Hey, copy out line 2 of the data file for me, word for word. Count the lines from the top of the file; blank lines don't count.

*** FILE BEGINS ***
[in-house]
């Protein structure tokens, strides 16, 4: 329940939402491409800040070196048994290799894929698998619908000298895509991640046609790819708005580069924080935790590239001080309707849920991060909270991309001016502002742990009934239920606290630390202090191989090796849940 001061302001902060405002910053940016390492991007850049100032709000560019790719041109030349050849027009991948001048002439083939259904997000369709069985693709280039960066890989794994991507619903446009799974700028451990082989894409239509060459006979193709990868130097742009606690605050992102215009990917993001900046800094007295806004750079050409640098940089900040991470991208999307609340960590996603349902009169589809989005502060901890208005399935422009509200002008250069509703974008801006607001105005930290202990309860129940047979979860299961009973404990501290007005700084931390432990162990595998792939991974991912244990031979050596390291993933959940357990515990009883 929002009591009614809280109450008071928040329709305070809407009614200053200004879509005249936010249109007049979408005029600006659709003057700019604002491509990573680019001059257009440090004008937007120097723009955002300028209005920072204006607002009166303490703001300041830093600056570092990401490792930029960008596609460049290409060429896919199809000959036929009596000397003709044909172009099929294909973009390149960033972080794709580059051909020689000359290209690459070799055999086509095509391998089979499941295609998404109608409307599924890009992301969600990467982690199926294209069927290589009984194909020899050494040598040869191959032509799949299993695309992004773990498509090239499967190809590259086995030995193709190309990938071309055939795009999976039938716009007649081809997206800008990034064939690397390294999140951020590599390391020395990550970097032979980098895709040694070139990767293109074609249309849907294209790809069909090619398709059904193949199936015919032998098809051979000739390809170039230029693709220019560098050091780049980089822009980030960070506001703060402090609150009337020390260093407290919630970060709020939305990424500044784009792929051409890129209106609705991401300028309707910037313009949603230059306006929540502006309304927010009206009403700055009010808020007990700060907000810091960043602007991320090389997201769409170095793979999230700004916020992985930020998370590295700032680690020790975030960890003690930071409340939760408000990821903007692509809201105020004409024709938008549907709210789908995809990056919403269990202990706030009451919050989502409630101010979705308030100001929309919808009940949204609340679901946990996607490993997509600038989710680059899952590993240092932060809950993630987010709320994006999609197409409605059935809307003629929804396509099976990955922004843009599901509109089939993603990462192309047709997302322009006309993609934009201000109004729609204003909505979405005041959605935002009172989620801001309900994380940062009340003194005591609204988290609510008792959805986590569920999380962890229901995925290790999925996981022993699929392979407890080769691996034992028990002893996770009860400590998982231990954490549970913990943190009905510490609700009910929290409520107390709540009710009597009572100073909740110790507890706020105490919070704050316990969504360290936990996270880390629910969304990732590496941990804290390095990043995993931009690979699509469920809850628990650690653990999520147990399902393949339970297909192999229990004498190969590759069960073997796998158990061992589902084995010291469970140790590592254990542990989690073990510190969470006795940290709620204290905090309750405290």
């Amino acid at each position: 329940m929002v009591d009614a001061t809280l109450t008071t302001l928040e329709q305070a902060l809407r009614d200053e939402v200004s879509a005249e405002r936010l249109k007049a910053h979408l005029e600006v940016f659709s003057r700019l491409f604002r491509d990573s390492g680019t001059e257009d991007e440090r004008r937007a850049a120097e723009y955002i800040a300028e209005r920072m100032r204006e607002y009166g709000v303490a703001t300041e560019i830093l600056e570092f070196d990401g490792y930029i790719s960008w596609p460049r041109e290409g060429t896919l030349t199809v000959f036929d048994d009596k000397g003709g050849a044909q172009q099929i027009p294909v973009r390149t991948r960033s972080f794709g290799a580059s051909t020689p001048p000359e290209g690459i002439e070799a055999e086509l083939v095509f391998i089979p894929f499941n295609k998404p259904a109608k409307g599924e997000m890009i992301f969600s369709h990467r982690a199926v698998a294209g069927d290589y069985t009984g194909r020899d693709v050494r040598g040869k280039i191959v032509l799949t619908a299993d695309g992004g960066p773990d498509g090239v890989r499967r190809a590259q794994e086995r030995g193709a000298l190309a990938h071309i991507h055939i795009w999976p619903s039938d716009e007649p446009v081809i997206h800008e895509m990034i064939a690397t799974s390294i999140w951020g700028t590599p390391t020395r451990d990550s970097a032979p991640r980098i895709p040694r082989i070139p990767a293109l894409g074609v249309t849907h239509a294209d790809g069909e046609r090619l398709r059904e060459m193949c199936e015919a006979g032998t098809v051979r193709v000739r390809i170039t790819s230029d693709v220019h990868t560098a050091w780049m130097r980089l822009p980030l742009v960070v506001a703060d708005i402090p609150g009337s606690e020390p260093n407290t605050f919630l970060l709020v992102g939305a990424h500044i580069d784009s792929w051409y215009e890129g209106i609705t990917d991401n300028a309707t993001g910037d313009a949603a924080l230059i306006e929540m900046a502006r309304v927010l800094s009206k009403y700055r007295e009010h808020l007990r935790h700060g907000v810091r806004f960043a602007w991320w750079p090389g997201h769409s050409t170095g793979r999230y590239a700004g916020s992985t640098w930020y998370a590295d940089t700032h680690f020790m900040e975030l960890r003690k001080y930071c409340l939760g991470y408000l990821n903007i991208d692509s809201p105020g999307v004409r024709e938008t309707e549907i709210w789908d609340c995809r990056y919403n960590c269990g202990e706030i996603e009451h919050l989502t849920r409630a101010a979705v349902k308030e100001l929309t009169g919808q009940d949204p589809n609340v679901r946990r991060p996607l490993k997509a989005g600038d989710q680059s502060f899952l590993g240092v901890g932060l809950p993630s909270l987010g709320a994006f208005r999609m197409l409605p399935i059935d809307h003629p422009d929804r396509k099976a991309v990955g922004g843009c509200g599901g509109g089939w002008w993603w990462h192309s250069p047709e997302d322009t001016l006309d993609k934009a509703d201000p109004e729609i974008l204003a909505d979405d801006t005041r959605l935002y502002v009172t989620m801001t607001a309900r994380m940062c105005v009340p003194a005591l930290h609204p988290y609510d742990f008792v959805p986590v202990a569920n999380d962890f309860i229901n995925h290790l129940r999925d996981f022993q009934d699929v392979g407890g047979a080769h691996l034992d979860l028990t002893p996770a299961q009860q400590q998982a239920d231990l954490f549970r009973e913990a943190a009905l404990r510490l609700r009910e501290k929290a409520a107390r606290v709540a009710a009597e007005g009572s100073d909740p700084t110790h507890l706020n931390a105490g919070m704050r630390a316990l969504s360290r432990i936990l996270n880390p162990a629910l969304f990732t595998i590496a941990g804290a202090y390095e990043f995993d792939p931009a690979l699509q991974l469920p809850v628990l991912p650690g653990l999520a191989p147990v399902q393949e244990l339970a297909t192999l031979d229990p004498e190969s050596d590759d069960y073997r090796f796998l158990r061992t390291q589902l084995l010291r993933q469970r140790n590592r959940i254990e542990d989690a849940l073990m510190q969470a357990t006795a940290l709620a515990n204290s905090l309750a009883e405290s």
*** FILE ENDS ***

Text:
């Protein structure tokens, strides 16, 4: 329940939402491409800040070196048994290799894929698998619908000298895509991640046609790819708005580069924080935790590239001080309707849920991060909270991309001016502002742990009934239920606290630390202090191989090796849940 001061302001902060405002910053940016390492991007850049100032709000560019790719041109030349050849027009991948001048002439083939259904997000369709069985693709280039960066890989794994991507619903446009799974700028451990082989894409239509060459006979193709990868130097742009606690605050992102215009990917993001900046800094007295806004750079050409640098940089900040991470991208999307609340960590996603349902009169589809989005502060901890208005399935422009509200002008250069509703974008801006607001105005930290202990309860129940047979979860299961009973404990501290007005700084931390432990162990595998792939991974991912244990031979050596390291993933959940357990515990009883 929002009591009614809280109450008071928040329709305070809407009614200053200004879509005249936010249109007049979408005029600006659709003057700019604002491509990573680019001059257009440090004008937007120097723009955002300028209005920072204006607002009166303490703001300041830093600056570092990401490792930029960008596609460049290409060429896919199809000959036929009596000397003709044909172009099929294909973009390149960033972080794709580059051909020689000359290209690459070799055999086509095509391998089979499941295609998404109608409307599924890009992301969600990467982690199926294209069927290589009984194909020899050494040598040869191959032509799949299993695309992004773990498509090239499967190809590259086995030995193709190309990938071309055939795009999976039938716009007649081809997206800008990034064939690397390294999140951020590599390391020395990550970097032979980098895709040694070139990767293109074609249309849907294209790809069909090619398709059904193949199936015919032998098809051979000739390809170039230029693709220019560098050091780049980089822009980030960070506001703060402090609150009337020390260093407290919630970060709020939305990424500044784009792929051409890129209106609705991401300028309707910037313009949603230059306006929540502006309304927010009206009403700055009010808020007990700060907000810091960043602007991320090389997201769409170095793979999230700004916020992985930020998370590295700032680690020790975030960890003690930071409340939760408000990821903007692509809201105020004409024709938008549907709210789908995809990056919403269990202990706030009451919050989502409630101010979705308030100001929309919808009940949204609340679901946990996607490993997509600038989710680059899952590993240092932060809950993630987010709320994006999609197409409605059935809307003629929804396509099976990955922004843009599901509109089939993603990462192309047709997302322009006309993609934009201000109004729609204003909505979405005041959605935002009172989620801001309900994380940062009340003194005591609204988290609510008792959805986590569920999380962890229901995925290790999925996981022993699929392979407890080769691996034992028990002893996770009860400590998982231990954490549970913990943190009905510490609700009910929290409520107390709540009710009597009572100073909740110790507890706020105490919070704050316990969504360290936990996270880390629910969304990732590496941990804290390095990043995993931009690979699509469920809850628990650690653990999520147990399902393949339970297909192999229990004498190969590759069960073997796998158990061992589902084995010291469970140790590592254990542990989690073990510190969470006795940290709620204290905090309750405290």